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Harvard Steadied by Consistent Kicking
Junior punter Jacob Dombrowski, pictured above, has been a consistent performer for the Crimson this season, averaging 42.1 yards per punt on the year. Last weekend, the former soccer star kicked a season-high 58 yarder.
In football, special teams—and especially kickers—are often overlooked. But just four games into the season, strong performances by both junior punter Jake Dombrowski and sophomore place-kicker David Mothander have made the duo hard to ignore.
In last Sunday’s win over Cornell, Mothander and Dombrowski played big roles in Crimson victories yet again. Mothander was accurate on all PATs against Cornell and made both attempted field goals—a 42-yard kick and a 26-yard strike, respectively.
While Dombrowski’s punts did not put any points on the scoreboard, he consistently forced the Big Red offense deep in its own territory. Dombrowski had six punts on the day, for an average of 46 yards, and a long of 58 yards. In addition to length, his punts travel high in the air, giving the defense plenty of time to cover.
But for the junior punter, as with all strong kickers, Dombrowski has navigated a long road to achieve his current success. He first started kicking footballs when he was in seventh grade.
“I went to one of the practices, because all of my friends played football … I talked to the coach and he said, ‘we can use a kicker,’” Dombrowksi said. “That is how it started.”
But unlike the current trend of specialization among young athletes, Dombrowski was a five-sport high school athlete, competing in soccer, football, track, golf, and basketball.
While a star on the gridiron, Dombrowski also made his name known on the soccer field, even receiving offers to play in Division I. Eventually, he chose football, citing the fact that it opened the most doors for him.
Once Dombrowski decided to play college football, the highly sought-after punter faced big decisions. Both the University of Michigan and Stanford recruited him, but ultimately the Michigan native could not pass up the opportunity to suit up for the Crimson.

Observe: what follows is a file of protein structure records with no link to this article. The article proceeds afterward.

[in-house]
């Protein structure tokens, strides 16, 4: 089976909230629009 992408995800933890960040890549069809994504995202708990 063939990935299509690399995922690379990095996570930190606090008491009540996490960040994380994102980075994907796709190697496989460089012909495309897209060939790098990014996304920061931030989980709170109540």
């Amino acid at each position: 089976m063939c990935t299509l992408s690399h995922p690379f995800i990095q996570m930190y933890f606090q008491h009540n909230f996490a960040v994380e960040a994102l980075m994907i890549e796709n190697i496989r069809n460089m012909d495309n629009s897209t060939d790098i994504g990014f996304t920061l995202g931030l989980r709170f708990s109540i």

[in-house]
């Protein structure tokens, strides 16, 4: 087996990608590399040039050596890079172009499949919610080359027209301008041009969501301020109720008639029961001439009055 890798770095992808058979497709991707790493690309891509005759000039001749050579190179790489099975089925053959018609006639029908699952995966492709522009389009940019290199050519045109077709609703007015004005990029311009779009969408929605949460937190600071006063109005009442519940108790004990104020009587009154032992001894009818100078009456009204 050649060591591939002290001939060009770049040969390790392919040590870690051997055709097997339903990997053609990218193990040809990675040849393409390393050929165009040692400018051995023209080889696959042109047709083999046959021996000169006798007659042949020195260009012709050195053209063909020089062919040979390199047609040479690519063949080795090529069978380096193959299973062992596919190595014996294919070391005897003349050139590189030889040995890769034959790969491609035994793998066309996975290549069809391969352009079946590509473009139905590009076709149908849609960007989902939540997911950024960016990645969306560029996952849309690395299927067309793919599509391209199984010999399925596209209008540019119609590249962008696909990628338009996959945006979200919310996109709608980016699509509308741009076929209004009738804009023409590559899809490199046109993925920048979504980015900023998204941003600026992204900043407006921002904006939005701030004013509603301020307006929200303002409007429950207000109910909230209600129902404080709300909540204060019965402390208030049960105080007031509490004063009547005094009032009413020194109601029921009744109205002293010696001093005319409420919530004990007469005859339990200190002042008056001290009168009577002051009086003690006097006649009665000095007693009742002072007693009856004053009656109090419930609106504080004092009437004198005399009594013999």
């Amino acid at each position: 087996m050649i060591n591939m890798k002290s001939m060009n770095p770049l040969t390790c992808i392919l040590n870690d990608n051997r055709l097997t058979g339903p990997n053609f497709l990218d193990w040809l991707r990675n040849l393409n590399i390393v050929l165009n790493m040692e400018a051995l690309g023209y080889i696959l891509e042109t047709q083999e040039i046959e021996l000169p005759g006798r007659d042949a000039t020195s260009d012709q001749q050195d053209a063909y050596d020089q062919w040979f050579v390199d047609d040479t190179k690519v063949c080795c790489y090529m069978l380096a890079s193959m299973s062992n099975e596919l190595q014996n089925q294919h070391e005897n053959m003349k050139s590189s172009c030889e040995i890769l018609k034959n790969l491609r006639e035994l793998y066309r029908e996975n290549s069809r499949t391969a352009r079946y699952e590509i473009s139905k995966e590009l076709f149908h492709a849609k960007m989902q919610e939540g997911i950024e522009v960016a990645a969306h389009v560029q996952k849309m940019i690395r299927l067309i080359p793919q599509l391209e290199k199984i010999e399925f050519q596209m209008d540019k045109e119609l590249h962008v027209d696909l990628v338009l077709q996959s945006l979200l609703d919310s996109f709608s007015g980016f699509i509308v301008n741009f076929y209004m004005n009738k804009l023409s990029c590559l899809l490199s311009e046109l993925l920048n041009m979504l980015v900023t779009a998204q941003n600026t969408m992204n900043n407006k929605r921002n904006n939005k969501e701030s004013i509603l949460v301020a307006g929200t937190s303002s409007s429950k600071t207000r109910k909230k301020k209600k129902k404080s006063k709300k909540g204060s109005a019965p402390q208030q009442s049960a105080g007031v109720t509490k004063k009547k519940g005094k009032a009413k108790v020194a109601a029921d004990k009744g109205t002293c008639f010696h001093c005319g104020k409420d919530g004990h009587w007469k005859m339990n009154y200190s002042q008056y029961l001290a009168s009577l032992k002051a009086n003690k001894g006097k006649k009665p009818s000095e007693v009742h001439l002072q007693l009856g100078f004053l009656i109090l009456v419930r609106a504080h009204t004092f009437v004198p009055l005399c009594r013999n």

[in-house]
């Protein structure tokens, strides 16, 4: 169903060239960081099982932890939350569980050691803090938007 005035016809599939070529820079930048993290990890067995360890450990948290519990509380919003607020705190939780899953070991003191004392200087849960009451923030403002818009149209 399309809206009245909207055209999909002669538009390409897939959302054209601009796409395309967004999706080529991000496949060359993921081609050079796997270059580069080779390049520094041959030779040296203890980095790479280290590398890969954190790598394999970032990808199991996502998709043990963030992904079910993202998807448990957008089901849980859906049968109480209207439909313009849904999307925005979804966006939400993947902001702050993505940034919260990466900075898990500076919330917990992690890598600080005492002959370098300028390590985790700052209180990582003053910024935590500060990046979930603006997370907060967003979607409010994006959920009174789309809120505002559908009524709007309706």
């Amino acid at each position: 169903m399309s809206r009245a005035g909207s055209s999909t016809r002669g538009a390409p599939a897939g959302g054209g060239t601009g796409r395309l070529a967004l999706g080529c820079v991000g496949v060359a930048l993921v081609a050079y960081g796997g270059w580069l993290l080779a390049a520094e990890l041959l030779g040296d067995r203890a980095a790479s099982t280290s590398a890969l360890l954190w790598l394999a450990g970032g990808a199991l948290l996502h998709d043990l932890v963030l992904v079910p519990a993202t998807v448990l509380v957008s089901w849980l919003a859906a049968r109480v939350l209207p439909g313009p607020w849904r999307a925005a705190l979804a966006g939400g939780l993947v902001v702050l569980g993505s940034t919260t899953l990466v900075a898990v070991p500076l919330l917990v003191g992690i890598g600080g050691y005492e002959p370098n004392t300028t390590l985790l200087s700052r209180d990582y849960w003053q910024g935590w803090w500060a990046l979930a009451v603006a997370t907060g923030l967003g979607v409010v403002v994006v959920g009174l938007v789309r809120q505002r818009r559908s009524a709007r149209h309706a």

“Having [a] Harvard education to fall back on … you cannot really pass up [the opportunity],” Dombrowksi said. “And it’s still Division I football.”
Although Dombrowski was recruited to be both a kicker and punter, a nagging back injury from Aug. 2010 forced the junior economics concentrator to focus on punting.
A car accident followed that November. Dombrowski was in a cab returning from a physical therapy appointment when a large van rear-ended him, forcing him to sit out that game against Columbia. The following week, a procedure before the Penn matchup made his game-time status questionable.
But the then-sophomore wanted to get back in the game.
“I had to lay on the center aisle of the bus for eight hours on the way to Penn,” Dombrowski said. “[But] I played.”
As a result of Dombrowski’s inability to place-kick last season, the 6’3 185-pound David Mothander had the rare opportunity: to be an integral part of the team as a freshman. Mothander embraced the chance. He was named National Placekicker of the Week on Nov. 1 and Ivy League co-Rookie of the Week on Sept. 20.
Mothander donned pads for the first time much later than Dombrowski, only beginning kicking his senior year of high school to fill the void on the school’s team. After having a successful postgraduate year playing for Philips Exeter Academy, the kicker was recruited by Harvard.
Once in Cambridge, the inexperienced kicker was immediately thrown into action his freshman year. But Mothander seemed to be unfazed by the pressure.
“I was probably too naïve to feel [the pressure] too much,” Mothander said.
The sophomore has worked hard to improve his kicks, and over the past summer he remained on campus and trained in the mornings with the football team’s “summer dogs.”
“It never hurts to become a better athlete,” Mothander said. “Our strength and conditioning program is awesome, so it definitely helped.”
This season, Mothander’s hard work has manifested on the field. After making nine of his 15 field goals last season, the Mather house resident has yet to miss one this season.
But Mothander still believes there is room for improvement.
“Kick offs have not been where I want them to be or where they should be,” Mothander said. “I could definitely improve my consistency—that is always something to improve.”
Although it’s still early in the season both Dombrowski and Mothander have made large strides in their abilities, which can be attributed to their hard, regimented work.
“I think both kids had terrific offseasons,” Harvard coach Tim Murphy said. “We gave them some specific goals and very specific things we wanted them to do.”
In positions where controlling the mind can be very difficult, both players have displayed good composure and ease under pressure.
“So much of being a good specialist is shoulders up, not from hips down,” Murphy said.
And so far, the kicking duo has elevated itself to elite status—both above and below the hips.
By J. J. Shpall, The Harvard Crimson